Majority of Somali youth today want to leave the country for reasons mentioned above but basically to look for greener pastures. Be it employment opportunity or running away from poverty, some youth want to leave the country for a noble cause like attaining education since the quality of education in Somalia is poor, especially higher education. However, the rate at which the youth want to leave the country is alarming, current estimates are that out of the 70 percent of Somali youth – 60 percent of them have intentions to exit the country without any hesitation denying the country their energy and brains which it so desperately needs currently. Today Somalia is recovering from decades of political instability and strife, the recovery and rebuilding process requires the energy of our youth without them the process would almost be impossible.
Grim future ahead
The general picture which currently Somalia displays is one that shows recovery. In some cases progress such as development – for the first time in decades the government of Somalia is able to initiate projects, for instance, the new aviation control station in Mogadishu which saw Somalia gain back the control of its air traffic after decades of under foreign control. The return of relative normalcy has also encouraged many Somalis in the diaspora to return to their homeland and invest in it, but the recovery is unfortunately not fast based rather it’s low based.
The multitude of challenges confronting our youth today such as unemployment and poverty have been relegated to secondary issues by the Somali political establishment which rather focuses on instigating political conflicts. Resolving them as a primary issue because its profitable situation in which they stand to gain a lot from (money) and helping the needy Somali youth is an unattractive situation, hence the political establishment of Somalia abandoning their basic responsibility which is to cater the needs of their population.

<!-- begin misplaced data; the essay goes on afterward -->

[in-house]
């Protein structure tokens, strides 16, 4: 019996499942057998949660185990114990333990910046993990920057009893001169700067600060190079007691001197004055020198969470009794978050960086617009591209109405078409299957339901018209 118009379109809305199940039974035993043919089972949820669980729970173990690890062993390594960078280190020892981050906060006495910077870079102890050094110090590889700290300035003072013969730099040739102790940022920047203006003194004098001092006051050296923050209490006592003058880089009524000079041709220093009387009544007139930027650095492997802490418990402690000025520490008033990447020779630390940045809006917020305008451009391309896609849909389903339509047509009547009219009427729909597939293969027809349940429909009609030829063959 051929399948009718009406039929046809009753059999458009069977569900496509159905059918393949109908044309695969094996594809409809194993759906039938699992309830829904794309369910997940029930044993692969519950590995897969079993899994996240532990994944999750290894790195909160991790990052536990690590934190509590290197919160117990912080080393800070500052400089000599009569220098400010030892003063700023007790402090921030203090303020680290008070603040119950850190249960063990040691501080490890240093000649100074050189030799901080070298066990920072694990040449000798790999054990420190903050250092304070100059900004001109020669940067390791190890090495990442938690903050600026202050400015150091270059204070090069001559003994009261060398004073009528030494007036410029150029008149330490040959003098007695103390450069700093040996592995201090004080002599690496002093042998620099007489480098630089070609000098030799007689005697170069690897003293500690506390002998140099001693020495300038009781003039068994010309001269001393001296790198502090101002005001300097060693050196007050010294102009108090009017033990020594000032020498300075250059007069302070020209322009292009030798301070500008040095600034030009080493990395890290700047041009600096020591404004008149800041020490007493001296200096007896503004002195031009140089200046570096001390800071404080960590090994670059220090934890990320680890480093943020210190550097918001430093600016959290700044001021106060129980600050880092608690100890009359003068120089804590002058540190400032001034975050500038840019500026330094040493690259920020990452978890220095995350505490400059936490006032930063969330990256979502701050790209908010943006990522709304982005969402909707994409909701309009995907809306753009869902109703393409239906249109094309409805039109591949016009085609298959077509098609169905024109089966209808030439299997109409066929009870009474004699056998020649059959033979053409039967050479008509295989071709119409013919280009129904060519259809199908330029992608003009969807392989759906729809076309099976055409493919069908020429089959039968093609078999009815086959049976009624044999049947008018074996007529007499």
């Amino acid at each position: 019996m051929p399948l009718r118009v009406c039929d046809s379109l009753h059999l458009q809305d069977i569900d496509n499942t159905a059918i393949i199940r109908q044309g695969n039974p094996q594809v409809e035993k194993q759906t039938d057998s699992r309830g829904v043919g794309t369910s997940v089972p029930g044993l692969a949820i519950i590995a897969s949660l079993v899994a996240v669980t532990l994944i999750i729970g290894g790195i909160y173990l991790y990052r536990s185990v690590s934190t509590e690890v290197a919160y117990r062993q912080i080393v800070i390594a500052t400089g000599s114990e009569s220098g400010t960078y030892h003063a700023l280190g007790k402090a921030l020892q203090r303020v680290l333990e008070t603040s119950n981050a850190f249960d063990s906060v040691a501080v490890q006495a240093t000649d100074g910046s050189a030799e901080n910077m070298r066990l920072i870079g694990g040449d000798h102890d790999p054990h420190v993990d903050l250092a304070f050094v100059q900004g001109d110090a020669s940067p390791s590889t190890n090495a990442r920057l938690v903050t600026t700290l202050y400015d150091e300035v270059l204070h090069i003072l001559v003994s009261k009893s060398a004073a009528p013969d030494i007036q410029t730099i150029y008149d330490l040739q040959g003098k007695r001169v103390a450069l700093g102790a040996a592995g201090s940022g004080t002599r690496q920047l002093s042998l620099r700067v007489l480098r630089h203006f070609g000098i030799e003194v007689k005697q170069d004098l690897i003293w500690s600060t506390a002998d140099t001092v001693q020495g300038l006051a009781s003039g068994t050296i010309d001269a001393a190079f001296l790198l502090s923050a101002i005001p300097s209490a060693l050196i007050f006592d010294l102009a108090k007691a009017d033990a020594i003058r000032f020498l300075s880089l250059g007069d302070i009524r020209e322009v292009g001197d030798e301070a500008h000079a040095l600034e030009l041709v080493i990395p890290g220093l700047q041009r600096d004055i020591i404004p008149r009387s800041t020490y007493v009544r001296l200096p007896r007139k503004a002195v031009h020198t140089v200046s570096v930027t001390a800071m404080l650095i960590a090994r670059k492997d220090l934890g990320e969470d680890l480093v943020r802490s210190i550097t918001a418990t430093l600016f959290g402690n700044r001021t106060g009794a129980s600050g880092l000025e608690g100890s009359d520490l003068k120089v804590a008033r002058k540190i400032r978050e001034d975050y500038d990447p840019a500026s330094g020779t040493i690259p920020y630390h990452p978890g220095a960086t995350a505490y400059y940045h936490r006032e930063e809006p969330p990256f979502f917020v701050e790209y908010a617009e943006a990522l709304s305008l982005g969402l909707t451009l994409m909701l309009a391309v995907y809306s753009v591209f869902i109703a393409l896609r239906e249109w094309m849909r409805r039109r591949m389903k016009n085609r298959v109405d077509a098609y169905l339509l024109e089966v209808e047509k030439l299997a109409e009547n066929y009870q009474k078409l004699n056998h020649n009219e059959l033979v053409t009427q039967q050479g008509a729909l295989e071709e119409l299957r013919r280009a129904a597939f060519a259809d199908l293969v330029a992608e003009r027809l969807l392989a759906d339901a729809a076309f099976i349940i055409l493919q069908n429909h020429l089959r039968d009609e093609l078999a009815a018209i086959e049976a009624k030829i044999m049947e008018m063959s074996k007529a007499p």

Challenges such as youth unemployment seem to be a universal problem in the continent of Africa because a majority of the population are youth. There are however, other African countries are attempting to solve this menacing problem, in Kenya the National Youth Service – a government agency works to alleviate youth unemployment in both formal and informal sectors by providing the necessary skills needed for employment. The government of Somalia is not yet able to make any attempt at solving youth unemployment. Oftentimes their effort is limited to rhetoric only, although to be fair the Somali government currently lacks the resources to provide such services to their impoverished youth but any kind of attempt would go long way. The current situation in Somalia seems to project bleak or grim future to our already futureless youth
The government of Somalia must garner the necessary political will needed to address the multitude of challenges plaguing its youth today. By making primary the needs of the youth such as employment, it automatically solves problems that are almost existential threat in nature like Al-Shabaab whose existence has largely been dependent on the miserable situations which face the youth in Somalia today such as unemployment.
The current political setting in Somalia is based on tribalism, the youth seem to be underrepresented and their voice lost in the crowd. The political establishment must find in their wisdom to incorporate the youth in politics such that their voices can be heard and problems addressed. The youth today are less inclined to clan than the members of Somalia’s political establishment who are hell-bent on maintaining the status quo. The inclusion of youth in Somalia’s politics will inject new ideas that can drastically transform the beleaguered nation.
The youth can gain back their standing in the society and future in Somalia with the help of their government which has to only provide hope and that would be a motivating factor that awakens the sleeping spirits of the youth in Somalia. However, if the government is unable or unwilling to provide direction (politically or economically) then the onus is on the youth to realize that they are the bed rock or the backbone of their society and that should be a motivating factor which encourages them to better their country.
MOHAMED AHMED AFRAH